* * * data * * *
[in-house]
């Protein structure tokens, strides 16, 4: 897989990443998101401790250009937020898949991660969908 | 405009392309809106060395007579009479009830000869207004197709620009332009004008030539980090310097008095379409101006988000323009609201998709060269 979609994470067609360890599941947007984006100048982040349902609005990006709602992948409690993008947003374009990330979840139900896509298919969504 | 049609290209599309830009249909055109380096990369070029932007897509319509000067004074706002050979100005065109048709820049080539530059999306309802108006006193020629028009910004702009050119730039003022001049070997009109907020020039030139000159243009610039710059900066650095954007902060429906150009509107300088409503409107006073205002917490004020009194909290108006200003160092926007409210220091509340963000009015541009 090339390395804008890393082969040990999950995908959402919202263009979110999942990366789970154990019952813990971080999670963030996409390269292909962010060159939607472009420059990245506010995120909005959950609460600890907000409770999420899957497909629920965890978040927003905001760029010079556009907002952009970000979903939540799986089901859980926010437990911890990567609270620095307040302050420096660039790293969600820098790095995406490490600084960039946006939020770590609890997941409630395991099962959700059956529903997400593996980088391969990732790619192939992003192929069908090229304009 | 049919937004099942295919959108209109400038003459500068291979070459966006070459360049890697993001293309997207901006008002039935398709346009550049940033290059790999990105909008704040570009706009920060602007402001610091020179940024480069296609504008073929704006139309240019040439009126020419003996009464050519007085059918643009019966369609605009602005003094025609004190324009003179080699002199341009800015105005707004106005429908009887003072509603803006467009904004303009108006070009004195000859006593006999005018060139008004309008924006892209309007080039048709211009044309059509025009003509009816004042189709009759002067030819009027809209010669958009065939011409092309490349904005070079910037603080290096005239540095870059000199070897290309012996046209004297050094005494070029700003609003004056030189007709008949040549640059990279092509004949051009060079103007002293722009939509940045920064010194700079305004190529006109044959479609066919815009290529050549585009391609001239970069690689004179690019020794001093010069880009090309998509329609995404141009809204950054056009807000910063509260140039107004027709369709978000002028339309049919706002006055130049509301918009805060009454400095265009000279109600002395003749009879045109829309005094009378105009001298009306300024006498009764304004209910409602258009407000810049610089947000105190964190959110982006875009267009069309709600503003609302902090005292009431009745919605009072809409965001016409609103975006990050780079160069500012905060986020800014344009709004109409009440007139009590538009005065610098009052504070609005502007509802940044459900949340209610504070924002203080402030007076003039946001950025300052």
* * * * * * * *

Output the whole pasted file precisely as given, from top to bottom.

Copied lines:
[in-house]
């Protein structure tokens, strides 16, 4: 897989990443998101401790250009937020898949991660969908 | 405009392309809106060395007579009479009830000869207004197709620009332009004008030539980090310097008095379409101006988000323009609201998709060269 979609994470067609360890599941947007984006100048982040349902609005990006709602992948409690993008947003374009990330979840139900896509298919969504 | 049609290209599309830009249909055109380096990369070029932007897509319509000067004074706002050979100005065109048709820049080539530059999306309802108006006193020629028009910004702009050119730039003022001049070997009109907020020039030139000159243009610039710059900066650095954007902060429906150009509107300088409503409107006073205002917490004020009194909290108006200003160092926007409210220091509340963000009015541009 090339390395804008890393082969040990999950995908959402919202263009979110999942990366789970154990019952813990971080999670963030996409390269292909962010060159939607472009420059990245506010995120909005959950609460600890907000409770999420899957497909629920965890978040927003905001760029010079556009907002952009970000979903939540799986089901859980926010437990911890990567609270620095307040302050420096660039790293969600820098790095995406490490600084960039946006939020770590609890997941409630395991099962959700059956529903997400593996980088391969990732790619192939992003192929069908090229304009 | 049919937004099942295919959108209109400038003459500068291979070459966006070459360049890697993001293309997207901006008002039935398709346009550049940033290059790999990105909008704040570009706009920060602007402001610091020179940024480069296609504008073929704006139309240019040439009126020419003996009464050519007085059918643009019966369609605009602005003094025609004190324009003179080699002199341009800015105005707004106005429908009887003072509603803006467009904004303009108006070009004195000859006593006999005018060139008004309008924006892209309007080039048709211009044309059509025009003509009816004042189709009759002067030819009027809209010669958009065939011409092309490349904005070079910037603080290096005239540095870059000199070897290309012996046209004297050094005494070029700003609003004056030189007709008949040549640059990279092509004949051009060079103007002293722009939509940045920064010194700079305004190529006109044959479609066919815009290529050549585009391609001239970069690689004179690019020794001093010069880009090309998509329609995404141009809204950054056009807000910063509260140039107004027709369709978000002028339309049919706002006055130049509301918009805060009454400095265009000279109600002395003749009879045109829309005094009378105009001298009306300024006498009764304004209910409602258009407000810049610089947000105190964190959110982006875009267009069309709600503003609302902090005292009431009745919605009072809409965001016409609103975006990050780079160069500012905060986020800014344009709004109409009440007139009590538009005065610098009052504070609005502007509802940044459900949340209610504070924002203080402030007076003039946001950025300052």